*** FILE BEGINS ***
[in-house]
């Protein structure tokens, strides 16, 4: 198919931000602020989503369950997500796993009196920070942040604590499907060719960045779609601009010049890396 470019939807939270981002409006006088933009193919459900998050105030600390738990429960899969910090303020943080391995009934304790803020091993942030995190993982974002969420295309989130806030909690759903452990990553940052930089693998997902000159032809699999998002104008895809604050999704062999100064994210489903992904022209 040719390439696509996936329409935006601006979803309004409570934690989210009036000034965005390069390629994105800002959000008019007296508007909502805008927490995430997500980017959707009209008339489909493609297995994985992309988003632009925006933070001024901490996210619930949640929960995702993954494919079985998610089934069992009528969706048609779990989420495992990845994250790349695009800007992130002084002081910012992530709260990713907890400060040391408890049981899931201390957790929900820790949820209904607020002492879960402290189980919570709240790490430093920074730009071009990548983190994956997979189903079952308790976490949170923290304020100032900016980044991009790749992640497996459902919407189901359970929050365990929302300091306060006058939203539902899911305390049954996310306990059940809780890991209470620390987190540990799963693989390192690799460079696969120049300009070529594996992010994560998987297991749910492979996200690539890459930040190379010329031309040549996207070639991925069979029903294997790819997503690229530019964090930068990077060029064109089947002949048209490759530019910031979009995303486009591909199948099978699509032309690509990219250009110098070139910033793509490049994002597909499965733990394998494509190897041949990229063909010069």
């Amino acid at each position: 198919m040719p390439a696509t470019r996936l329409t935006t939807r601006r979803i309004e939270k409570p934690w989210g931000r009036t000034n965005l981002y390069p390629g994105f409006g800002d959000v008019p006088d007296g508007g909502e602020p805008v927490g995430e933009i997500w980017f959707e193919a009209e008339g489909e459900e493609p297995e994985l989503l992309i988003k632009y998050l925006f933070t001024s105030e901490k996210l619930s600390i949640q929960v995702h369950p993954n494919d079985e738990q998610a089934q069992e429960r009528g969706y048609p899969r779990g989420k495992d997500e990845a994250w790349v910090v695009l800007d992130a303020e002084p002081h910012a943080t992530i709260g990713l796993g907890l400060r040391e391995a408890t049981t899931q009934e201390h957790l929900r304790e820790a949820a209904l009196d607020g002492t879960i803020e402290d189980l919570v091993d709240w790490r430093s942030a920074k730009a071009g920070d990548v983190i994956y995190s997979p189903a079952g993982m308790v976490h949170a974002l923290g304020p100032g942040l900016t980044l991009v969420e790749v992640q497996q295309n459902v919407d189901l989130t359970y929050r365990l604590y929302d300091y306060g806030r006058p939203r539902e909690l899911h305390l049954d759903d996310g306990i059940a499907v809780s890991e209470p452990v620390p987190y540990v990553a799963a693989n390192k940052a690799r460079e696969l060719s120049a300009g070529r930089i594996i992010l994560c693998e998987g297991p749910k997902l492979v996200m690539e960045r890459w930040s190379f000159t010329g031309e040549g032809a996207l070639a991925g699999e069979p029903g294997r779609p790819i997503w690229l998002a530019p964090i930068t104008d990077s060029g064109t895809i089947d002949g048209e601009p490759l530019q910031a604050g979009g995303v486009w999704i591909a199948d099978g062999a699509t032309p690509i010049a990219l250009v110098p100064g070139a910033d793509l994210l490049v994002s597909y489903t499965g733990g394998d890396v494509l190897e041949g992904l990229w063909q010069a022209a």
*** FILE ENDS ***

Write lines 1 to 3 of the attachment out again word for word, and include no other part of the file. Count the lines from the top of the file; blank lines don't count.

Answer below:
[in-house]
């Protein structure tokens, strides 16, 4: 198919931000602020989503369950997500796993009196920070942040604590499907060719960045779609601009010049890396 470019939807939270981002409006006088933009193919459900998050105030600390738990429960899969910090303020943080391995009934304790803020091993942030995190993982974002969420295309989130806030909690759903452990990553940052930089693998997902000159032809699999998002104008895809604050999704062999100064994210489903992904022209 040719390439696509996936329409935006601006979803309004409570934690989210009036000034965005390069390629994105800002959000008019007296508007909502805008927490995430997500980017959707009209008339489909493609297995994985992309988003632009925006933070001024901490996210619930949640929960995702993954494919079985998610089934069992009528969706048609779990989420495992990845994250790349695009800007992130002084002081910012992530709260990713907890400060040391408890049981899931201390957790929900820790949820209904607020002492879960402290189980919570709240790490430093920074730009071009990548983190994956997979189903079952308790976490949170923290304020100032900016980044991009790749992640497996459902919407189901359970929050365990929302300091306060006058939203539902899911305390049954996310306990059940809780890991209470620390987190540990799963693989390192690799460079696969120049300009070529594996992010994560998987297991749910492979996200690539890459930040190379010329031309040549996207070639991925069979029903294997790819997503690229530019964090930068990077060029064109089947002949048209490759530019910031979009995303486009591909199948099978699509032309690509990219250009110098070139910033793509490049994002597909499965733990394998494509190897041949990229063909010069």
């Amino acid at each position: 198919m040719p390439a696509t470019r996936l329409t935006t939807r601006r979803i309004e939270k409570p934690w989210g931000r009036t000034n965005l981002y390069p390629g994105f409006g800002d959000v008019p006088d007296g508007g909502e602020p805008v927490g995430e933009i997500w980017f959707e193919a009209e008339g489909e459900e493609p297995e994985l989503l992309i988003k632009y998050l925006f933070t001024s105030e901490k996210l619930s600390i949640q929960v995702h369950p993954n494919d079985e738990q998610a089934q069992e429960r009528g969706y048609p899969r779990g989420k495992d997500e990845a994250w790349v910090v695009l800007d992130a303020e002084p002081h910012a943080t992530i709260g990713l796993g907890l400060r040391e391995a408890t049981t899931q009934e201390h957790l929900r304790e820790a949820a209904l009196d607020g002492t879960i803020e402290d189980l919570v091993d709240w790490r430093s942030a920074k730009a071009g920070d990548v983190i994956y995190s997979p189903a079952g993982m308790v976490h949170a974002l923290g304020p100032g942040l900016t980044l991009v969420e790749v992640q497996q295309n459902v919407d189901l989130t359970y929050r365990l604590y929302d300091y306060g806030r006058p939203r539902e909690l899911h305390l049954d759903d996310g306990i059940a499907v809780s890991e209470p452990v620390p987190y540990v990553a799963a693989n390192k940052a690799r460079e696969l060719s120049a300009g070529r930089i594996i992010l994560c693998e998987g297991p749910k997902l492979v996200m690539e960045r890459w930040s190379f000159t010329g031309e040549g032809a996207l070639a991925g699999e069979p029903g294997r779609p790819i997503w690229l998002a530019p964090i930068t104008d990077s060029g064109t895809i089947d002949g048209e601009p490759l530019q910031a604050g979009g995303v486009w999704i591909a199948d099978g062999a699509t032309p690509i010049a990219l250009v110098p100064g070139a910033d793509l994210l490049v994002s597909y489903t499965g733990g394998d890396v494509l190897e041949g992904l990229w063909q010069a022209a």